~ First Amendment to the United States Constitution ~
Congress shall make no law respecting an establishment of religion, or prohibiting the free exercise thereof; or abridging the freedom of speech, or of the press; or the right of the people peaceably to assemble, and to petition the government for a redress of grievances.
I've spent my entire career in the newspaper business. I have found it to be very rewarding to work in a profession that provides such a critical service to our citizens and democracy as a whole.
It would be a very dangerous path for us to take as a country to start shutting out members of the media simply because we don't like something they have said or because they were critical of a government official. Our professional reporters (and reporters at over 100 newspapers around the state of South Dakota) cover the Legislature in Pierre, county commissions, city councils, school boards and other government funded entities along with countless other subjects that impact our neighbors. We are there to not only report to taxpayers how their money is being spent, but to act as a watchdog for improprieties and to ensure that proper procedure is followed. If you only want cold, hard facts you could just read transcripts. But would you take the time to do that?
I think we can all agree that we appreciate the value of an informed reporter who can break down a complex, extensive subject into a digestible amount of information ensuring that the reader gets the critical points and that the facts are grounded in truth. Our job is to report factually, accurately and in a fair and unbiased manner in order for the readers to form their own thoughts and opinions.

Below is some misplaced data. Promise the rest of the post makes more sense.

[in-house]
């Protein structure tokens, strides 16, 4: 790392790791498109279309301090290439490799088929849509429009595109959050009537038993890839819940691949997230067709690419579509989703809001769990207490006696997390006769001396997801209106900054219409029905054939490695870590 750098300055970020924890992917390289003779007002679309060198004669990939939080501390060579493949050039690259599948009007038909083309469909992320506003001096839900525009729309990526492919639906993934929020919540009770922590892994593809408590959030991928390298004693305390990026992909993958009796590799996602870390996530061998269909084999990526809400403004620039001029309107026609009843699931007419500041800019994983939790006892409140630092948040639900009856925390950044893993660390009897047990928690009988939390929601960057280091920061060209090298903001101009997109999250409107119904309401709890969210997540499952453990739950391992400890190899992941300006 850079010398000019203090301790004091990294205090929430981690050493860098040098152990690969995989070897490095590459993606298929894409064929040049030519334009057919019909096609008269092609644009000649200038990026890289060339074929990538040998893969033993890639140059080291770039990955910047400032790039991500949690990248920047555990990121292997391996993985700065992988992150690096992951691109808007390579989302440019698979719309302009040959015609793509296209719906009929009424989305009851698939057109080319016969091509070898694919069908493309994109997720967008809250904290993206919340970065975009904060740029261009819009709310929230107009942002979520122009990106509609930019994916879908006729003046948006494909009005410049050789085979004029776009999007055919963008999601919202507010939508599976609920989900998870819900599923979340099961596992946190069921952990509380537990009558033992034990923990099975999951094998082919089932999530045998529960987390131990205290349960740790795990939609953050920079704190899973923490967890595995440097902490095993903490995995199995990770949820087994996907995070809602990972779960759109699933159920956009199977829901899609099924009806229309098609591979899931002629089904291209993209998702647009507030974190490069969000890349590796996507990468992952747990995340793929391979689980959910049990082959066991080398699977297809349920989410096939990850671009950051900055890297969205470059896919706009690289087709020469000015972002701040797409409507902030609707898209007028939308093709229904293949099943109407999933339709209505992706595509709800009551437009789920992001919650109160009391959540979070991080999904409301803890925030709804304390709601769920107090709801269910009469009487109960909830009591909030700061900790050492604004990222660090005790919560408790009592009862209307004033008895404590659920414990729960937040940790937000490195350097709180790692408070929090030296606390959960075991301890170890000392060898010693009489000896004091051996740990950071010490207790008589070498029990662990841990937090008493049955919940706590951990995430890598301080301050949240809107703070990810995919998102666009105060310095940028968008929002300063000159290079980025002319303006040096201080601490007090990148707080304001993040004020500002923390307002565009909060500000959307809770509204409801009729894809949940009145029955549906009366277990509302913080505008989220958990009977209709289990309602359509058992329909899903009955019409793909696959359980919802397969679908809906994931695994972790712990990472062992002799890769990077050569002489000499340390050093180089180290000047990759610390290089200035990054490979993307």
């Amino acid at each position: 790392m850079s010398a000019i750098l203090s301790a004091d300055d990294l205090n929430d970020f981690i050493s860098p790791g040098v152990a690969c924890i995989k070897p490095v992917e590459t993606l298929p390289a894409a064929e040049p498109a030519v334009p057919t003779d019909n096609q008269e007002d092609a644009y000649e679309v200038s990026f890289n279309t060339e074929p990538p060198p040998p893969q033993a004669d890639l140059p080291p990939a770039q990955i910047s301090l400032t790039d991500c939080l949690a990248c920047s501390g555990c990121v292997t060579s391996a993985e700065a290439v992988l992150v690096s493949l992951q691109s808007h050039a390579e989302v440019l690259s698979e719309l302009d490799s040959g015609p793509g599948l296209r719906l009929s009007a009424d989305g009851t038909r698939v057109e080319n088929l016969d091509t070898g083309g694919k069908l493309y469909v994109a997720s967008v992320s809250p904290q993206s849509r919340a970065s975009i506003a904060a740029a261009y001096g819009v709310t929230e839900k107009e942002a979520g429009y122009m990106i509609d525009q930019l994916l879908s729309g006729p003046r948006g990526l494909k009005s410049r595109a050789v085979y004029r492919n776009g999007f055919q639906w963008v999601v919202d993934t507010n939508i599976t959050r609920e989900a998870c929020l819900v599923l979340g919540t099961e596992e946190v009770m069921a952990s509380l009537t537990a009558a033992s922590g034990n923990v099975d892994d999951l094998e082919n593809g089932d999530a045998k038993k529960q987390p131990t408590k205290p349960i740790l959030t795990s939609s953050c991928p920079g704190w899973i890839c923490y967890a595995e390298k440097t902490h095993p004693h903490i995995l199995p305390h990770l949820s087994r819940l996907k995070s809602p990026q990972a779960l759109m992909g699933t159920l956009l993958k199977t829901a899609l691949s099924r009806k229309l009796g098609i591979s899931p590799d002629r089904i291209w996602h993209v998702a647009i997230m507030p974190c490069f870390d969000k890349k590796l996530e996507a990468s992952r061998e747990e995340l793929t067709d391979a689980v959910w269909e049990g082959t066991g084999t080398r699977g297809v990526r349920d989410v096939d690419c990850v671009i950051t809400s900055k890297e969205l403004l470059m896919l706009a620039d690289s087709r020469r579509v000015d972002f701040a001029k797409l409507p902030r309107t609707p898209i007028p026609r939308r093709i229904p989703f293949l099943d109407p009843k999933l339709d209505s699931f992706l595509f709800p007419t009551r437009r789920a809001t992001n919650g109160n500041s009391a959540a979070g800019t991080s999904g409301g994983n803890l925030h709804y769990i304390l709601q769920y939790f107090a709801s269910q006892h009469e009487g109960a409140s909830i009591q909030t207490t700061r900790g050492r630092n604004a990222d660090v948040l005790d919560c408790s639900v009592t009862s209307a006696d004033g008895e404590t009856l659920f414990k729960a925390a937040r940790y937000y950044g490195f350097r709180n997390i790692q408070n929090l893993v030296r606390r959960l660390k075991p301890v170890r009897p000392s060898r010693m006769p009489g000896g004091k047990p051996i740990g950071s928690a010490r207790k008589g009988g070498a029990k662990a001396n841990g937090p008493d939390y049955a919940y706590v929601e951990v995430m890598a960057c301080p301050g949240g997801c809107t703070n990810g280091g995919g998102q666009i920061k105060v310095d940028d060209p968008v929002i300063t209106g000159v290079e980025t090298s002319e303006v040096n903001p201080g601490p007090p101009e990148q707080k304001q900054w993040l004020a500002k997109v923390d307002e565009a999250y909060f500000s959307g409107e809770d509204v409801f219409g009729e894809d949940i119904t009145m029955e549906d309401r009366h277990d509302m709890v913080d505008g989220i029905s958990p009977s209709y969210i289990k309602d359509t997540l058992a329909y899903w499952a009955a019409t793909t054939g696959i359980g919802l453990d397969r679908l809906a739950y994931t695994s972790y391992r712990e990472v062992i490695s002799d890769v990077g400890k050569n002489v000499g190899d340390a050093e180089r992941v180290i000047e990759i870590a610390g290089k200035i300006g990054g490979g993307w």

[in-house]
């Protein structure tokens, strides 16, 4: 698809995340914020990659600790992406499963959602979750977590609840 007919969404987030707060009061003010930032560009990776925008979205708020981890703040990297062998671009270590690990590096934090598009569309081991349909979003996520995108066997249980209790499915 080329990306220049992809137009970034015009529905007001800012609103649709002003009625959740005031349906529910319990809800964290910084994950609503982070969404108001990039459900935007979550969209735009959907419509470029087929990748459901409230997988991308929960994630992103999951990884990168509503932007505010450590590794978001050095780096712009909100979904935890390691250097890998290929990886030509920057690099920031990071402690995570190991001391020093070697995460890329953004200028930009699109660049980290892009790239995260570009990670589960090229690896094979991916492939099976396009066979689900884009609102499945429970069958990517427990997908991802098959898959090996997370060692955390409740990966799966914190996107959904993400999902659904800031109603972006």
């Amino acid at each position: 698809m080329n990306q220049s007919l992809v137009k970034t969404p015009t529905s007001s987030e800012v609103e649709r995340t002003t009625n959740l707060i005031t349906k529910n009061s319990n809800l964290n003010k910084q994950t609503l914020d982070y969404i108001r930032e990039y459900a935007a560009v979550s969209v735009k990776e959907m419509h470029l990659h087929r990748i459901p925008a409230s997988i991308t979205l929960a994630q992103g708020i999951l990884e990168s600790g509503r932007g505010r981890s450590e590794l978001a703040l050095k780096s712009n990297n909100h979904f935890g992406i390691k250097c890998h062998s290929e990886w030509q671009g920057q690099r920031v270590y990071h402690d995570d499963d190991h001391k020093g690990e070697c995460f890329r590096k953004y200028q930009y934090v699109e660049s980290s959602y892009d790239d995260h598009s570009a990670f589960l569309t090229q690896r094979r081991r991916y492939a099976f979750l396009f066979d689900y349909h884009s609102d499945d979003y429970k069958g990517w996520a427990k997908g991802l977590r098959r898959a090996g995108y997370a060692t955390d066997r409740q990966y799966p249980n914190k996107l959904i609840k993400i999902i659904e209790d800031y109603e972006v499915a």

The media is not above criticism or reproach. Some use unnamed sources too liberally — something that should be used only in rare instances. Some allow their personal sense of justice to creep into their reporting. Some sensationalize and distort. Some flat-out make mistakes.
As hard as we try and as close as we scrutinize our work, we have made errors in the past and will make them in the future. We have always encouraged our readers to let us know if they ever find an inaccuracy in our news stories: We would want to know about it immediately. As soon as we become aware of it we acknowledge it and print a clarification, correction or retraction. If you have ever found anything in those our stories to be fiction, we would want to know about it immediately. It should also be noted that the very page on which you are reading this editorial is the Opinion page of the newspaper. These pages are set aside for letters to the editor to allow our readers to express their opinions, for editorial cartoons and opinion columnists — local, state and national — to share their views on subjects we feel are impactful.
We take our role of offering a variety of opinions on topics very seriously. We believe it is an important function of the newspaper and a free press to publish differing views and encourage civil discourse along with critical thinking.
That cannot be achieved if we only present one side of a subject, politics in particular. It’s a rare opinion column with which I have ever fully agreed.
But then I like to have my opinions challenged so that I can grow and evolve and have a chance to increase and sharpen my own point of reference on subjects.
I can only hope that our overwhelming volume of professional work at the Pioneer speaks to our factual credibility and unbiased reporting and that we can continue to earn the trust of our community. Over more than 140 years we have been providing a permanent written record of the Black Hills. We are proud to be one of many fiercely dedicated guardians of the cornerstone of democracy.
You may not always like what we report, but the media is most assuredly NOT the enemy of the American people.
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